The embattled executive liked the older performer. He’d done well for them in the past. Sure, the “critics” were getting sick of the older guy’s schtick, but the executive appreciated all that he’d done for the organization. Still, it was clearly time to move on. After all, they had a much more talented younger guy waiting in the wings as a replacement.
Once the younger guy did get his chance, onlookers (and the younger guy himself) probably thought it was a permanent arrangement. The older guy seemed resigned to his fate and was moving on. Sure, his new spot seemed like it was going to be a total disaster, but you take what you can get, and the money certainly didn’t look too bad. While some older fans might have wanted to old guy back, the younger, hipper crowd certainly understood that the younger performer was the wave of the future. Maybe the executive, who had squandered his resources so often in the past, was finally getting it.
And then, seemingly out of nowhere, the executive decided to bring the older guy back in a way that could only mean a demotion for the younger guy. And the hipper crowd was understandably up in arms. The once-proud organization quickly became a laughingstock (again).
At least NBC and Jeff Zucker could point to the ratings. What is Brian Sabean’s excuse?
While the rough analogy to the Late Night situation could apply to the Giant’ whole Ryan Garko–Adam LaRoche–Aubrey Huff fiasco, it is more apt with regard to the decision to bring catcher Bengie Molina back for a reported one-year, $4.5 million, months after Giants General Manager announced that the ‘ship has sailed‘,” thus (apparently) paving the way for the promising young catching prospect Buster Posey to be the starter in 2010. It was not to be.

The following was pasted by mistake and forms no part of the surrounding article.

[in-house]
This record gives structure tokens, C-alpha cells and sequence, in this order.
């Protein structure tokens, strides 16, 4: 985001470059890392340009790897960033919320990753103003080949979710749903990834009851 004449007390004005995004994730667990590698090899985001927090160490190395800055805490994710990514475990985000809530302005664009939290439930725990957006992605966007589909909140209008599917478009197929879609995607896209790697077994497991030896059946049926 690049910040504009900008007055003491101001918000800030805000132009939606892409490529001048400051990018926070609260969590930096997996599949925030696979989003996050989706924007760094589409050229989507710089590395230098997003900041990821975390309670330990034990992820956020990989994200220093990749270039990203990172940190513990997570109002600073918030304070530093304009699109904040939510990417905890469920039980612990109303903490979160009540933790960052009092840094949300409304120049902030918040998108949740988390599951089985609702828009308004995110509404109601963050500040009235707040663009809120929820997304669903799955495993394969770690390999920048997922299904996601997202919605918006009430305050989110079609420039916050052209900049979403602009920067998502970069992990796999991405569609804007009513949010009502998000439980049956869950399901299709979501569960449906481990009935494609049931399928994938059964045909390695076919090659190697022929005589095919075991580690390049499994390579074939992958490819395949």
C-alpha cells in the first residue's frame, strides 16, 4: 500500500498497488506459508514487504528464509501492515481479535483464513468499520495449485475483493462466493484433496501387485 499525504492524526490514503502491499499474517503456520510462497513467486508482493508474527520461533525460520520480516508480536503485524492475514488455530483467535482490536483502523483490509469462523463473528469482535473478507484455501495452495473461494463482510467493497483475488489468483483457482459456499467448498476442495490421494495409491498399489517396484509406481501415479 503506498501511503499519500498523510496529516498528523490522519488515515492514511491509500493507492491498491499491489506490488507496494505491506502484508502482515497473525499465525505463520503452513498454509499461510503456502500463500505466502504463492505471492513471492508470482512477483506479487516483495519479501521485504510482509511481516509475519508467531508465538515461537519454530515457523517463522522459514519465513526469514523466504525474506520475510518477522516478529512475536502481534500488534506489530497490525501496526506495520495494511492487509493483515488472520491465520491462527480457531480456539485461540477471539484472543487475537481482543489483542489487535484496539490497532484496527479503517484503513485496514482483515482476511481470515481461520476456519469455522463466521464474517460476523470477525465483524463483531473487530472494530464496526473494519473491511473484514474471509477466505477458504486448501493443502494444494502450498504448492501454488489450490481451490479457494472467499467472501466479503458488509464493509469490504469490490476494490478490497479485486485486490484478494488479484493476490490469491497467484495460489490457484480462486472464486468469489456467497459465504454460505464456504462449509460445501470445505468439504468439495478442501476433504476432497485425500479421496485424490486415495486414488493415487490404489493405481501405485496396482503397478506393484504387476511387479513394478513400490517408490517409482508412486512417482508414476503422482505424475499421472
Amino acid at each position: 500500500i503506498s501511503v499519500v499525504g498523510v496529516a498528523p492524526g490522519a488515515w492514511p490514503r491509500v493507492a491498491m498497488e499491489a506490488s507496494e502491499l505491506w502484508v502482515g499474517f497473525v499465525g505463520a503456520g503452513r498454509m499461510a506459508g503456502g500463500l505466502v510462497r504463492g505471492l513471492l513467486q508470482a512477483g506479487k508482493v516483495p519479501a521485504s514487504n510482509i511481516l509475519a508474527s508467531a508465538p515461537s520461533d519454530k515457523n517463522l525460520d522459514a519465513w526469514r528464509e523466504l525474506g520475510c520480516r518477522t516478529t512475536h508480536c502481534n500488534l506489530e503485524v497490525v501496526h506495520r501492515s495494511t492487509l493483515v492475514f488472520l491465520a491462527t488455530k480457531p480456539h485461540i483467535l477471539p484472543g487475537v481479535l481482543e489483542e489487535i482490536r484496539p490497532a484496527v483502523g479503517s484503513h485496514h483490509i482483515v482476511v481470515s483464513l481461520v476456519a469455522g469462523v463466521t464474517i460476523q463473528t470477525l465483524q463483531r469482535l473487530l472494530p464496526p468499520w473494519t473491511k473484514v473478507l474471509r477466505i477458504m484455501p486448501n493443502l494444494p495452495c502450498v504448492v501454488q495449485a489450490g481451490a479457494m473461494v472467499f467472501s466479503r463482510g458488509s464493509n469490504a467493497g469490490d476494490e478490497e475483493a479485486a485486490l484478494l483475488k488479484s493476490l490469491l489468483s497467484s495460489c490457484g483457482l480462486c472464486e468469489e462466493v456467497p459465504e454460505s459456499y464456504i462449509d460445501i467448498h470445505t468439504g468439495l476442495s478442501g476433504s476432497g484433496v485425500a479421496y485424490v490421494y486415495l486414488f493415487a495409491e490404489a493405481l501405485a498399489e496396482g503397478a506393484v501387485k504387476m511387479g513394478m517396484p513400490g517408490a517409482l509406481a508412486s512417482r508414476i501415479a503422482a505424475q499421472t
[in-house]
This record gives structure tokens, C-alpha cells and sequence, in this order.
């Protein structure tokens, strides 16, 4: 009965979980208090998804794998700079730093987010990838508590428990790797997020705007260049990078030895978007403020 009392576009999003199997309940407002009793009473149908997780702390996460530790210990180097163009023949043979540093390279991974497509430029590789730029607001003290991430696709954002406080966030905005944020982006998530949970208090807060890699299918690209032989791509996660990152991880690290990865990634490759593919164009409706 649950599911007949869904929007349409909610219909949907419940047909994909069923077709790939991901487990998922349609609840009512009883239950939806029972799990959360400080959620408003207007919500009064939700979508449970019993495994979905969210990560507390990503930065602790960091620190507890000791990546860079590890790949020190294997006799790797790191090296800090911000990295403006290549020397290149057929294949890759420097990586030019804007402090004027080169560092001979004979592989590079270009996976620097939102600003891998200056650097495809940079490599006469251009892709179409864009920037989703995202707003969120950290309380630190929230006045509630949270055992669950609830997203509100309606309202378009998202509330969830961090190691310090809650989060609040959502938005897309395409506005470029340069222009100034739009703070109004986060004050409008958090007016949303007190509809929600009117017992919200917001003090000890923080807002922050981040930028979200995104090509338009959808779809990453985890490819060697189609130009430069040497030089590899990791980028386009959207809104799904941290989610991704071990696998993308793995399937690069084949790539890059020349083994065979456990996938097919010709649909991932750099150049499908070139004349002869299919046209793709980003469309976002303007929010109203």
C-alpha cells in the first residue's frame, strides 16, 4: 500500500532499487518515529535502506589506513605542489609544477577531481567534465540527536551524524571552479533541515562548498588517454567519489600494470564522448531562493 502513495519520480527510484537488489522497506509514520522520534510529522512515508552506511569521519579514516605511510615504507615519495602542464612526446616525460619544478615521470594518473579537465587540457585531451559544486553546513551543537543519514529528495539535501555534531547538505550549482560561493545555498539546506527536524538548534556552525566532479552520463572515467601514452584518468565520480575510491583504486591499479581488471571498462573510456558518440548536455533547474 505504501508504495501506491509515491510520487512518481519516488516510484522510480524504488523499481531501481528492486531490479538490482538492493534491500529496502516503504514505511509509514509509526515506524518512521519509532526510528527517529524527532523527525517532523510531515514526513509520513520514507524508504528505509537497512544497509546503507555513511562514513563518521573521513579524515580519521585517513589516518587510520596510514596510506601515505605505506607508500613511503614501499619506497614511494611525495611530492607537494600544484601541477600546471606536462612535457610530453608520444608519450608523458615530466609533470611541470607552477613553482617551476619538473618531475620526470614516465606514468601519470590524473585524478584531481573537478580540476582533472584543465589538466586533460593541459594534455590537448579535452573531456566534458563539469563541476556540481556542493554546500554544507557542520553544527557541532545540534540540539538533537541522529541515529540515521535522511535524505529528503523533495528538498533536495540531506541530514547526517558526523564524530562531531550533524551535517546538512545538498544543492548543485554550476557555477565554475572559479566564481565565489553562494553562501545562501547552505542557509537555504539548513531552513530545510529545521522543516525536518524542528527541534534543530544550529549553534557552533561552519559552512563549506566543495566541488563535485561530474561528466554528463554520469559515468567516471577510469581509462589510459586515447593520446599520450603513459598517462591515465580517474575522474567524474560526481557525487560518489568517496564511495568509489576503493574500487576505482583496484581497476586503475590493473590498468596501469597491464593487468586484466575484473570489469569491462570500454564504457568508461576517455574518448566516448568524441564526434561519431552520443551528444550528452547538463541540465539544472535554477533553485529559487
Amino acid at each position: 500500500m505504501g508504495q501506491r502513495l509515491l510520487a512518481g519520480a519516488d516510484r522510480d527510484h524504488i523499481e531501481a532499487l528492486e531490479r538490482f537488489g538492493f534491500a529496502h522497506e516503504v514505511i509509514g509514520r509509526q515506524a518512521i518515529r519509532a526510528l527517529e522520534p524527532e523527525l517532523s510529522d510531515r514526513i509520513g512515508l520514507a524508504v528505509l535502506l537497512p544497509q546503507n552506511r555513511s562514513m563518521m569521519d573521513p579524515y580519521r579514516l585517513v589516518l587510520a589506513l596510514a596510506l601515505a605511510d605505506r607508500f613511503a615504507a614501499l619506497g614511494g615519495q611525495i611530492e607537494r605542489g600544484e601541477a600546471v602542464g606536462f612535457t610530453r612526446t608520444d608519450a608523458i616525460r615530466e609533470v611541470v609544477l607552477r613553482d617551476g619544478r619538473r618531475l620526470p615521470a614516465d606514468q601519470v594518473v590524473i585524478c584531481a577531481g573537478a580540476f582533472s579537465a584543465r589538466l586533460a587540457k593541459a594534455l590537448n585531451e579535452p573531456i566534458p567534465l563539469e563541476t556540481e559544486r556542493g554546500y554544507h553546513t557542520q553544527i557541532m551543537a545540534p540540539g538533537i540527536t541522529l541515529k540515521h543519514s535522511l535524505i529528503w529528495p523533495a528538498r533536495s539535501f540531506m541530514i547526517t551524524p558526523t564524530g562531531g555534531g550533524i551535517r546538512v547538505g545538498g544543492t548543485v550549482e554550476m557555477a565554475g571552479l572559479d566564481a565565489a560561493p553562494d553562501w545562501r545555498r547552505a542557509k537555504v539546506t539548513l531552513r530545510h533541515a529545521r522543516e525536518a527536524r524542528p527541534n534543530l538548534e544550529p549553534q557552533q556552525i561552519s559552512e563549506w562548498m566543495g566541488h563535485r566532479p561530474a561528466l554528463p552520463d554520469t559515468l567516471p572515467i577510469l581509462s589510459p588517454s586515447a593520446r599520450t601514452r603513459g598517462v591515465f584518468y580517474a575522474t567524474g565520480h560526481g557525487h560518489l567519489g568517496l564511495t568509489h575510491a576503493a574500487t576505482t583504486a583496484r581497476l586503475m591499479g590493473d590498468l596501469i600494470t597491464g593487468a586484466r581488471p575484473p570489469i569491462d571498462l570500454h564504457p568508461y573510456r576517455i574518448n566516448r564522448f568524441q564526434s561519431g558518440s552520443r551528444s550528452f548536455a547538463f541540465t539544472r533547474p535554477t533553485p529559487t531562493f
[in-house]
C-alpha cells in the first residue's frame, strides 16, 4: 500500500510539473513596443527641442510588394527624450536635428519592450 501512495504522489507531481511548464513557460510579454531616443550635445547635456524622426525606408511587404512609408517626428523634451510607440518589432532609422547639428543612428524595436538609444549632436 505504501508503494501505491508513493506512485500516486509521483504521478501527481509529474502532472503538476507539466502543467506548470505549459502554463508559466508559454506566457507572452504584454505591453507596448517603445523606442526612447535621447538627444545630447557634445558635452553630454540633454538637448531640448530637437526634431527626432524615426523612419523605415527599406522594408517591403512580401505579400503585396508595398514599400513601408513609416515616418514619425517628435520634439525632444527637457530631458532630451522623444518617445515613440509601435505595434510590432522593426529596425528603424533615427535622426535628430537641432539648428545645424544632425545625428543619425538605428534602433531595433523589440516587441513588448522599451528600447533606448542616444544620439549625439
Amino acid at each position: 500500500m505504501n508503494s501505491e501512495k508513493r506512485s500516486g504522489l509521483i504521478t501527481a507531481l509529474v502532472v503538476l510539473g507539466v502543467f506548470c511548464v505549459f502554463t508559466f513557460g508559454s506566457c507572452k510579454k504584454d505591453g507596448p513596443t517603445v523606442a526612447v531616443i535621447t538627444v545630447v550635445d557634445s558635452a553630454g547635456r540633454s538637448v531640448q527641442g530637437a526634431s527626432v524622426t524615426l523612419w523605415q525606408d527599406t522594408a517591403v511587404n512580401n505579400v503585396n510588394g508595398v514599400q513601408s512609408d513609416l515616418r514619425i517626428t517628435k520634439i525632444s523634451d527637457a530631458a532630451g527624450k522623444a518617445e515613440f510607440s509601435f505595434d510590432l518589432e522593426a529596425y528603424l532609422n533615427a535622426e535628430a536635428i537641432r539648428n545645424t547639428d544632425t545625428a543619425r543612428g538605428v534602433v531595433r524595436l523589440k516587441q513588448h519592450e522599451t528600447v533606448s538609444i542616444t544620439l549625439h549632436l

It’s not as if Molina is without his uses. CHONE’s context-neutral projection for Molina is .259/.286/.419, or 15 runs below average per 150 games in context-neutral linear-weights. That seems to be the general consensus: ZiPS projects Molina at .271/.298/.424, and I have him at .259/.287/.417. The line is ugly, but not that unusual for a catcher. CHONE’s projection for Molina’s defense is also below average at -3. Altogether: -15 offense -3 defense + 12 positional adjustment +20/150 replacement = 1.4 WAR, adjusted for 130 games to account for a catcher’s playing time, we get 1.2 WAR. After removing the replacement salary (about $400,000), the contract implies about $3.5 million per marginal win, pretty much in line with the market this off-season. So, in a vacuum, this is a decent signing.
The problem is, of course, that Molina is projected to be worth the money… but only if he gets about 130 starts in 2010. And the Giants already have someone in the 11:30 slot: Buster Posey, the fifth overall pick of the 2008 draft. Based on impressive minor league performances, CHONE‘s 2010 projection for Posey at is .265/.341/.402 (ZiPS has Posey roughly the same at .263/.343/.398), or -5/150. Defensively, CHONE projects him at -1. Over the same 130 games as Molina: -5 offense, -1 defense + 12 position +20/150 positional = 2.6 WAR, over 130 games that’s about 2.3 WAR.
In other words, San Francisco can get their (projected) money’s worth out of Bengie Molina, but only at the cost of giving him the majority of starts and blocking the younger, more talented, and, yes, less expensive player.
Maybe this makes sense of a level I haven’t explored: given the average age of the 2010 Giants’ starting position players, perhaps Brian Sabean simply prefers Jay Leno’s demographic.